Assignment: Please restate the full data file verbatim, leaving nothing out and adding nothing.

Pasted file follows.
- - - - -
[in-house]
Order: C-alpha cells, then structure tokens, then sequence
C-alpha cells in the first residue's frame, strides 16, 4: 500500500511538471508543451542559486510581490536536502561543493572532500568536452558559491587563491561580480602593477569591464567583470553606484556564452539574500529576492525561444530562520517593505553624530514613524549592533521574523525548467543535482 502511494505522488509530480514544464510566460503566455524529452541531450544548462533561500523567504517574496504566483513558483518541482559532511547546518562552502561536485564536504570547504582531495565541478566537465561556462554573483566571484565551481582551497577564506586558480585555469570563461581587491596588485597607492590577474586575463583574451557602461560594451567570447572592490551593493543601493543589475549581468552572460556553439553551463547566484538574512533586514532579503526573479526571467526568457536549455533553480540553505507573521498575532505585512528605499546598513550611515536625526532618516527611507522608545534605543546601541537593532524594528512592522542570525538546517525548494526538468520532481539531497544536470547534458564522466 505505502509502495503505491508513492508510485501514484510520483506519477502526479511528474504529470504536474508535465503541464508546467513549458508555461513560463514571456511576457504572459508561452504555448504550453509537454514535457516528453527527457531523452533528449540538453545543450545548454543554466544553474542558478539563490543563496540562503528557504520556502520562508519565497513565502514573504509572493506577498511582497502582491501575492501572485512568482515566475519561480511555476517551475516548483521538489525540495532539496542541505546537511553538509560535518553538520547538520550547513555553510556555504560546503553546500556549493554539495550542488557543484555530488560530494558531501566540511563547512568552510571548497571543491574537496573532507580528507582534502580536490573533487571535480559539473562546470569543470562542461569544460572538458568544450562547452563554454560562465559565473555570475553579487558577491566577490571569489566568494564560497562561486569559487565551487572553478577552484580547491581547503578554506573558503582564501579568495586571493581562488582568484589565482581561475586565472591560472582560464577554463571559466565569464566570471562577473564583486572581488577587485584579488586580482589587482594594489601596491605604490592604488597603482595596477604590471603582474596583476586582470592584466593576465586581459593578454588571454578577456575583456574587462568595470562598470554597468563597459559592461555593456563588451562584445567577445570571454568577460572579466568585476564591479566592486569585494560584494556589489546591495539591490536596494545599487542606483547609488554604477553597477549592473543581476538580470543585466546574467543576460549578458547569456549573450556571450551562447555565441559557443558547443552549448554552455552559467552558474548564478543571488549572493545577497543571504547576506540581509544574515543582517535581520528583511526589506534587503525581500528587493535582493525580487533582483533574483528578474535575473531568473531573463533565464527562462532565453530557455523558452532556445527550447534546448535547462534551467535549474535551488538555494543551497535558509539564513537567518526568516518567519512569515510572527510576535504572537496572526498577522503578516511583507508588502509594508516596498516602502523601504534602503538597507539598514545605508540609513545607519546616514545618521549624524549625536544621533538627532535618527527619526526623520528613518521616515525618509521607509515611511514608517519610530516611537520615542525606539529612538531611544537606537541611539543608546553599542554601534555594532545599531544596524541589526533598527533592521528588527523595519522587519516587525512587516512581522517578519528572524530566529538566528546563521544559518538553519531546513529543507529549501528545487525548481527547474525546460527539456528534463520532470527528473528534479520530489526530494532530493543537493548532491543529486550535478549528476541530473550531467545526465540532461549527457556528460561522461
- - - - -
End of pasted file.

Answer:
[in-house]
Order: C-alpha cells, then structure tokens, then sequence
C-alpha cells in the first residue's frame, strides 16, 4: 500500500511538471508543451542559486510581490536536502561543493572532500568536452558559491587563491561580480602593477569591464567583470553606484556564452539574500529576492525561444530562520517593505553624530514613524549592533521574523525548467543535482 502511494505522488509530480514544464510566460503566455524529452541531450544548462533561500523567504517574496504566483513558483518541482559532511547546518562552502561536485564536504570547504582531495565541478566537465561556462554573483566571484565551481582551497577564506586558480585555469570563461581587491596588485597607492590577474586575463583574451557602461560594451567570447572592490551593493543601493543589475549581468552572460556553439553551463547566484538574512533586514532579503526573479526571467526568457536549455533553480540553505507573521498575532505585512528605499546598513550611515536625526532618516527611507522608545534605543546601541537593532524594528512592522542570525538546517525548494526538468520532481539531497544536470547534458564522466 505505502509502495503505491508513492508510485501514484510520483506519477502526479511528474504529470504536474508535465503541464508546467513549458508555461513560463514571456511576457504572459508561452504555448504550453509537454514535457516528453527527457531523452533528449540538453545543450545548454543554466544553474542558478539563490543563496540562503528557504520556502520562508519565497513565502514573504509572493506577498511582497502582491501575492501572485512568482515566475519561480511555476517551475516548483521538489525540495532539496542541505546537511553538509560535518553538520547538520550547513555553510556555504560546503553546500556549493554539495550542488557543484555530488560530494558531501566540511563547512568552510571548497571543491574537496573532507580528507582534502580536490573533487571535480559539473562546470569543470562542461569544460572538458568544450562547452563554454560562465559565473555570475553579487558577491566577490571569489566568494564560497562561486569559487565551487572553478577552484580547491581547503578554506573558503582564501579568495586571493581562488582568484589565482581561475586565472591560472582560464577554463571559466565569464566570471562577473564583486572581488577587485584579488586580482589587482594594489601596491605604490592604488597603482595596477604590471603582474596583476586582470592584466593576465586581459593578454588571454578577456575583456574587462568595470562598470554597468563597459559592461555593456563588451562584445567577445570571454568577460572579466568585476564591479566592486569585494560584494556589489546591495539591490536596494545599487542606483547609488554604477553597477549592473543581476538580470543585466546574467543576460549578458547569456549573450556571450551562447555565441559557443558547443552549448554552455552559467552558474548564478543571488549572493545577497543571504547576506540581509544574515543582517535581520528583511526589506534587503525581500528587493535582493525580487533582483533574483528578474535575473531568473531573463533565464527562462532565453530557455523558452532556445527550447534546448535547462534551467535549474535551488538555494543551497535558509539564513537567518526568516518567519512569515510572527510576535504572537496572526498577522503578516511583507508588502509594508516596498516602502523601504534602503538597507539598514545605508540609513545607519546616514545618521549624524549625536544621533538627532535618527527619526526623520528613518521616515525618509521607509515611511514608517519610530516611537520615542525606539529612538531611544537606537541611539543608546553599542554601534555594532545599531544596524541589526533598527533592521528588527523595519522587519516587525512587516512581522517578519528572524530566529538566528546563521544559518538553519531546513529543507529549501528545487525548481527547474525546460527539456528534463520532470527528473528534479520530489526530494532530493543537493548532491543529486550535478549528476541530473550531467545526465540532461549527457556528460561522461